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Everyday maths 1
Everyday maths 1

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3 Estimating, measuring and comparing weights

How much do you weigh?

You might have given your weight in kilograms (kg) or in pounds (lb), or pounds and stone (st). Kilograms are metric weights. Pounds and stones are imperial weights.

  • 1,000 grams (g) = 1 kilogram (kg)

You should measure weight in metric units, but you might see the old imperial units used sometimes.

  • 1 g is approximately the weight of a paperclip.

Many foods are sold by weight. For example:

  • 1 kg of sugar (this is equivalent to about two and a quarter pounds)
  • 500 g of rice (about one pound)
  • 250 g of coffee (about half a pound)
  • 100 g of chocolate (slightly less than a quarter of a pound)
  • 30 g of crisps (about an ounce)
  • 10 g of a spice (about a third of an ounce).

Heavier things are weighed in kilograms:

  • 50 kg of sharp sand (about 110 pounds)
  • 10 kg chicken food (about 20 pounds)
  • 1 kg of nails (about two pounds).

Note that if you bought ten packets of rice, you would say you had bought 5 kg rather than 5,000 g.

Scales show you how much something weighs. Digital scales show the weight as a display of numbers. Other scales have a dial or line of numbers and you have to read the weight from this.

Described image
Figure 22 Using different scales for different objects

You’ll notice that on the right-hand set of scales in the picture above, the needle points to 150 g. If you use scales like this, you need to know the divisions marked on the scales. You might have to count the marks between numbers.

Example: Identifying weights on scales

What is the weight of the flour in these scales?

Described image
Figure 23 Weighing flour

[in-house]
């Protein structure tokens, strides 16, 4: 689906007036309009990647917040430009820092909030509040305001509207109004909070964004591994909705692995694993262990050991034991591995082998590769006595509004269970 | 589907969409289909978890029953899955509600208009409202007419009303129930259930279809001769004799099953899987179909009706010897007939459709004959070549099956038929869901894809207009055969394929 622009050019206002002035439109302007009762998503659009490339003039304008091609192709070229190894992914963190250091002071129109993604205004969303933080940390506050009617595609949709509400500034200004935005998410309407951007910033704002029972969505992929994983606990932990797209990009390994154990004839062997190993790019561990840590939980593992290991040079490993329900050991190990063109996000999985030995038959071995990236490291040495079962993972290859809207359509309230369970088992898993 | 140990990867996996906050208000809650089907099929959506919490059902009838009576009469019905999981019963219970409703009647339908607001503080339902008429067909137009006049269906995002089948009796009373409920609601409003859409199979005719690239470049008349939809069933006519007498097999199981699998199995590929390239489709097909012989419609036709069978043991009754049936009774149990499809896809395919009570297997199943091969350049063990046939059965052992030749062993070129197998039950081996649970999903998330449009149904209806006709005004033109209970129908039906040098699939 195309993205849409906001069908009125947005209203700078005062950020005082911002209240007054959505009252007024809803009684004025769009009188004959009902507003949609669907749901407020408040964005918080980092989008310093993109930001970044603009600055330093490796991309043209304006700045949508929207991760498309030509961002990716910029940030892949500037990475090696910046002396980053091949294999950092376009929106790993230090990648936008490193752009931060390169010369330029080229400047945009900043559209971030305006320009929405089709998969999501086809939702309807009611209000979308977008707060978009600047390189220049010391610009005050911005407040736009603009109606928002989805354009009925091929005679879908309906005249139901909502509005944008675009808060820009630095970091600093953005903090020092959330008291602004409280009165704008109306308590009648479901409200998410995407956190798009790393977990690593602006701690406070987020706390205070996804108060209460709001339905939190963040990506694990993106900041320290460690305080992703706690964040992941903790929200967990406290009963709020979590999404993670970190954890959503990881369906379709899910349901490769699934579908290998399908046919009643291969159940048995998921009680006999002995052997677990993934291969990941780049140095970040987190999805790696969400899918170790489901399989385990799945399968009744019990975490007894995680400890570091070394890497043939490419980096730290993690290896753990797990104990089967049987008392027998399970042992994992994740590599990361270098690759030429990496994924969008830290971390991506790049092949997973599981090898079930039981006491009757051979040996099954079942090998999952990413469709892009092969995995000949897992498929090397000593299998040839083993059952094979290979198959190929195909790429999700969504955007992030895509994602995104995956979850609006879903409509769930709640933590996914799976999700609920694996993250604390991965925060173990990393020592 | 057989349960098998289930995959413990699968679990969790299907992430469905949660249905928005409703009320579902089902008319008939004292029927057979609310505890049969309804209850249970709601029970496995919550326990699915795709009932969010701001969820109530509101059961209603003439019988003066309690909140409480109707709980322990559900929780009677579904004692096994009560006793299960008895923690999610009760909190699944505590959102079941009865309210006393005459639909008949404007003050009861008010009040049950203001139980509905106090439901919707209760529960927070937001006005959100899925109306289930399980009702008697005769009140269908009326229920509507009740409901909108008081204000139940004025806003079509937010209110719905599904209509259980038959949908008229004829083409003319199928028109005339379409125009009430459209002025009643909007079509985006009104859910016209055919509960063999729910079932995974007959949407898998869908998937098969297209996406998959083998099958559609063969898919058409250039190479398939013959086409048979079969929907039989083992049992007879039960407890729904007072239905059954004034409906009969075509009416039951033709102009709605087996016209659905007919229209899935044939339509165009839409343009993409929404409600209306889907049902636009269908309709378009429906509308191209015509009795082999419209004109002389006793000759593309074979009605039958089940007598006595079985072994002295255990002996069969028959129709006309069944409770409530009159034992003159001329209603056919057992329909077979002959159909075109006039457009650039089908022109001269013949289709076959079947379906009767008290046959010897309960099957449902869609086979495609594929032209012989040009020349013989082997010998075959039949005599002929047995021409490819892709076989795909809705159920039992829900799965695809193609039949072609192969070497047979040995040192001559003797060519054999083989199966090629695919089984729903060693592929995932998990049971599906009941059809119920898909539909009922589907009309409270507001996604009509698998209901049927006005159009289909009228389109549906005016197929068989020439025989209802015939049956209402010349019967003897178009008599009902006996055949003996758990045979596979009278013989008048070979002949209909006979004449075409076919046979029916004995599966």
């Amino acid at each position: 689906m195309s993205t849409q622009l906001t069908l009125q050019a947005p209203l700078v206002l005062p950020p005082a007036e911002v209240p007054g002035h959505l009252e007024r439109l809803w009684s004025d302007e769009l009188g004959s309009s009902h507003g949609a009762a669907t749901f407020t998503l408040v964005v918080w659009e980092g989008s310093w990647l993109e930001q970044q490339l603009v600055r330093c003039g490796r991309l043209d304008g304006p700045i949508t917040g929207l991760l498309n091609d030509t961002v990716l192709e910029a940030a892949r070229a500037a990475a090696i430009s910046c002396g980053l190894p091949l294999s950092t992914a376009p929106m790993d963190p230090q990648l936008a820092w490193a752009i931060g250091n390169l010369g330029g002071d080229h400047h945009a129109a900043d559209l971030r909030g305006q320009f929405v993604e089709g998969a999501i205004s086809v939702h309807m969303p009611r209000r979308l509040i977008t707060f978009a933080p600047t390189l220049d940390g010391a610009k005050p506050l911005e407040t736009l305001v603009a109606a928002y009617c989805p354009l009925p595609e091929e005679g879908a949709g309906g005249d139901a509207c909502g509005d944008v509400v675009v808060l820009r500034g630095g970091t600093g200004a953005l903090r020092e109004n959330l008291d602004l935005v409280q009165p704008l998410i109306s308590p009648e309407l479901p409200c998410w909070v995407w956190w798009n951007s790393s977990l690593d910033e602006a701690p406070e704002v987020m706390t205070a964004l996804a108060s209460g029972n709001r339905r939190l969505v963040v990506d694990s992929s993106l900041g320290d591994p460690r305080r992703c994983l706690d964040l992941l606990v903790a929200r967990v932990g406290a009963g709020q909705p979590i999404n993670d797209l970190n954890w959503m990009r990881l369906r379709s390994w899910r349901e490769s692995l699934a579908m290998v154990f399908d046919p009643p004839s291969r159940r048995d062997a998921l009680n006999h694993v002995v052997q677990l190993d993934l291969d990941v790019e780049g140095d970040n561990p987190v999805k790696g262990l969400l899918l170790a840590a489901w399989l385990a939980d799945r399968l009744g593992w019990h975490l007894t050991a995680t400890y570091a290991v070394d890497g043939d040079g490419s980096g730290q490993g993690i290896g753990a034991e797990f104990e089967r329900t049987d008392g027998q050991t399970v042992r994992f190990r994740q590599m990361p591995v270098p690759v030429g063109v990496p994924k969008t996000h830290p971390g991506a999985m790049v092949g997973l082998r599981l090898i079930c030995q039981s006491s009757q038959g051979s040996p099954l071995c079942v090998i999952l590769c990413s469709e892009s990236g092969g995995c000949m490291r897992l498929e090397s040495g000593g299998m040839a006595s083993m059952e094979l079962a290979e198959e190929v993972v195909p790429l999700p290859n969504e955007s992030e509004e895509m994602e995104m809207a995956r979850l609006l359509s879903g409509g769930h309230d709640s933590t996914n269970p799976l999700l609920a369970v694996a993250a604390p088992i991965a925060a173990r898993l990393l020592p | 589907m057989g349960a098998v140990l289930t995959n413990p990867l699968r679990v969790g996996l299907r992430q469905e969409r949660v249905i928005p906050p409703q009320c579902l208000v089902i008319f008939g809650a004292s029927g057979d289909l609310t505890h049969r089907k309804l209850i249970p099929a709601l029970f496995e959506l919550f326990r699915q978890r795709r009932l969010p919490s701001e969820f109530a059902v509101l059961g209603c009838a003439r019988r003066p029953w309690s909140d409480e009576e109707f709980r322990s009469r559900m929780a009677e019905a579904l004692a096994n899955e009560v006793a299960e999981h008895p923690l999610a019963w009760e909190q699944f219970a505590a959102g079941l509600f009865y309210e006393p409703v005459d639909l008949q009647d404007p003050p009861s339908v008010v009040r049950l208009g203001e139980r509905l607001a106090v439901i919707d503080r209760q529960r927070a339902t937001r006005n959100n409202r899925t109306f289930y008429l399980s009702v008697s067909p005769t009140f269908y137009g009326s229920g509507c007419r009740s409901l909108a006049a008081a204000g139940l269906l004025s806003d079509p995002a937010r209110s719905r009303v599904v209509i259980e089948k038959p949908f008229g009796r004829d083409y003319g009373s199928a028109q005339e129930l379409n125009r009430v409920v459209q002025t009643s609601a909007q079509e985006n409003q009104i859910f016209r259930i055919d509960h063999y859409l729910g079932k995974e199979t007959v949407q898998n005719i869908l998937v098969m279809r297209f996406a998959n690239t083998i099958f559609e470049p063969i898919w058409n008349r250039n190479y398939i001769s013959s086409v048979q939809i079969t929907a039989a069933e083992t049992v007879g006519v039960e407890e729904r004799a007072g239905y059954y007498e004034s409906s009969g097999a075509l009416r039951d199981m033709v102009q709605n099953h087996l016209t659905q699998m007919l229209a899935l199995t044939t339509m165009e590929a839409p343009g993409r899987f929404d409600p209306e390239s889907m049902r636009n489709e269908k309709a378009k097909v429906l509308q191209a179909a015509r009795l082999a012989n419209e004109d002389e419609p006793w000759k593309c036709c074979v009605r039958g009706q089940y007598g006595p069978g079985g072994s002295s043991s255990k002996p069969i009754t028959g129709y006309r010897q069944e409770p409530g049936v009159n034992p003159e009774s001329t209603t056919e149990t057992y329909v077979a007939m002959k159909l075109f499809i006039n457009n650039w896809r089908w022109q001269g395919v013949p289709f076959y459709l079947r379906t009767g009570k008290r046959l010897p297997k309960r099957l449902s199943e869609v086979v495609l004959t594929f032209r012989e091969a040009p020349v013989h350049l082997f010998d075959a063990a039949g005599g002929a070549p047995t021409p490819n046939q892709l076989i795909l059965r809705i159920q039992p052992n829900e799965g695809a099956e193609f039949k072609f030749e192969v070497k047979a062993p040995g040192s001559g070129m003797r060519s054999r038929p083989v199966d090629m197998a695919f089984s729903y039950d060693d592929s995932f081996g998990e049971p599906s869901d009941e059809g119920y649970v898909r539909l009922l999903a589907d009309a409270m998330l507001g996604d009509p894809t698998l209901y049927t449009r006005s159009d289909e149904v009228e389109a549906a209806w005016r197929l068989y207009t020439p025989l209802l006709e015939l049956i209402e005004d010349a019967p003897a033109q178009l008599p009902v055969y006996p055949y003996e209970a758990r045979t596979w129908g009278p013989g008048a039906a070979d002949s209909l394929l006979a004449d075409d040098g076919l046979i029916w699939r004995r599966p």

(Note that scales like this are calibrated to weigh only the flour inside the bowl – the weight on the scales is just the flour, not the flour and the bowl.)


There are four marks between 50 g and 100 g, each representing another 10 g. So the marks represent 60 g, 70 g, 80 g and 90 g. The needle is level with the second mark, so the weight is 70 g.

Now try the following activity. Remember to check your answers once you have completed the questions.

Activity 6: Reading scales

  1. How many grams of sugar are on the scales in the picture below?
    Described image
    Figure 24 Weighing sugar
  2. What is this person’s weight in kilograms?
    Described image
    Figure 25 Weighing a person
  3. How much does the letter weigh?
    Described image
    Figure 26 Weighing a letter


  1. There are nine marks between 100 g and 200 g, so each mark represents 10 g. The needle is at the fourth mark after 100g, so there is:
    • 100 + 40 = 140 g of sugar
  2. The needle is halfway between 60 kg and 70 kg, so the person weighs 65 kg.
  3. There are nine marks between 0 g and 100 g, so there’s a mark at every 10 g. The needle is two marks before 100 g, so the letter weighs:
    • 100 – 20 = 80 g